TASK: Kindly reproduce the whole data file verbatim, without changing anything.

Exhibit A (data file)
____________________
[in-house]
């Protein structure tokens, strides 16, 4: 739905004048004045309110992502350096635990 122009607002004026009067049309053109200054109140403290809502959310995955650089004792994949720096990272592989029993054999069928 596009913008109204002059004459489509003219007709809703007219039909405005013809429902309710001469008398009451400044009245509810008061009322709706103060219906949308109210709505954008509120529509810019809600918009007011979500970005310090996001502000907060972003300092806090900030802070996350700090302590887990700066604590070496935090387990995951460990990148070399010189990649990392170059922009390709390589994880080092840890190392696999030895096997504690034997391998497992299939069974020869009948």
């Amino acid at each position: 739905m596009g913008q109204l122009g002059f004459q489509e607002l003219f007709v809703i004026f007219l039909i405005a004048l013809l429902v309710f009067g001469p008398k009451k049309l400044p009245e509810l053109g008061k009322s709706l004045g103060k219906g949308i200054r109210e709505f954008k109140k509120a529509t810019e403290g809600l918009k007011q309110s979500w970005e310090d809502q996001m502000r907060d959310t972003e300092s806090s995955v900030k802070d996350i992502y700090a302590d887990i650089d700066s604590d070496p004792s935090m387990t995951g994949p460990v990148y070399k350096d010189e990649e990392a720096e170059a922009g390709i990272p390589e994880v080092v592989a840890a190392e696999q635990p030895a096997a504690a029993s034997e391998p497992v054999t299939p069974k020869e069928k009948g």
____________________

[in-house]
């Protein structure tokens, strides 16, 4: 739905004048004045309110992502350096635990 122009607002004026009067049309053109200054109140403290809502959310995955650089004792994949720096990272592989029993054999069928 596009913008109204002059004459489509003219007709809703007219039909405005013809429902309710001469008398009451400044009245509810008061009322709706103060219906949308109210709505954008509120529509810019809600918009007011979500970005310090996001502000907060972003300092806090900030802070996350700090302590887990700066604590070496935090387990995951460990990148070399010189990649990392170059922009390709390589994880080092840890190392696999030895096997504690034997391998497992299939069974020869009948």
């Amino acid at each position: 739905m596009g913008q109204l122009g002059f004459q489509e607002l003219f007709v809703i004026f007219l039909i405005a004048l013809l429902v309710f009067g001469p008398k009451k049309l400044p009245e509810l053109g008061k009322s709706l004045g103060k219906g949308i200054r109210e709505f954008k109140k509120a529509t810019e403290g809600l918009k007011q309110s979500w970005e310090d809502q996001m502000r907060d959310t972003e300092s806090s995955v900030k802070d996350i992502y700090a302590d887990i650089d700066s604590d070496p004792s935090m387990t995951g994949p460990v990148y070399k350096d010189e990649e990392a720096e170059a922009g390709i990272p390589e994880v080092v592989a840890a190392e696999q635990p030895a096997a504690a029993s034997e391998p497992v054999t299939p069974k020869e069928k009948g």